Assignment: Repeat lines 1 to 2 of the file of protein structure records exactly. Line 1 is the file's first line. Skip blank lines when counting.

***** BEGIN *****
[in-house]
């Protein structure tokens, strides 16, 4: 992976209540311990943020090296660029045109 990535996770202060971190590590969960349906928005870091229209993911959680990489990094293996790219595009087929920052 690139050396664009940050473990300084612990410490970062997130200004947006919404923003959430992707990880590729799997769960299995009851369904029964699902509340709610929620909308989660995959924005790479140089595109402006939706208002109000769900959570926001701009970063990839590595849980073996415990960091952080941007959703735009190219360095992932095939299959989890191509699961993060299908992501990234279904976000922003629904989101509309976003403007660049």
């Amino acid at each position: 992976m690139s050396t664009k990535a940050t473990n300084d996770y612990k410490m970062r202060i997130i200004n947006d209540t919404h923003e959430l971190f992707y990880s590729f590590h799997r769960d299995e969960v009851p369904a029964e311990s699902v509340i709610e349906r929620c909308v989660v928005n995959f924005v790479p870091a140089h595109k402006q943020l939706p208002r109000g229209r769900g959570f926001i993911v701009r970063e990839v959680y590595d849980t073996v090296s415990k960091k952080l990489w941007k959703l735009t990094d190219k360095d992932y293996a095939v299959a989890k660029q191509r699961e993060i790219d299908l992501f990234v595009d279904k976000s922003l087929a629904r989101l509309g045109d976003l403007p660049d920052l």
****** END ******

[in-house]
């Protein structure tokens, strides 16, 4: 992976209540311990943020090296660029045109 990535996770202060971190590590969960349906928005870091229209993911959680990489990094293996790219595009087929920052 690139050396664009940050473990300084612990410490970062997130200004947006919404923003959430992707990880590729799997769960299995009851369904029964699902509340709610929620909308989660995959924005790479140089595109402006939706208002109000769900959570926001701009970063990839590595849980073996415990960091952080941007959703735009190219360095992932095939299959989890191509699961993060299908992501990234279904976000922003629904989101509309976003403007660049």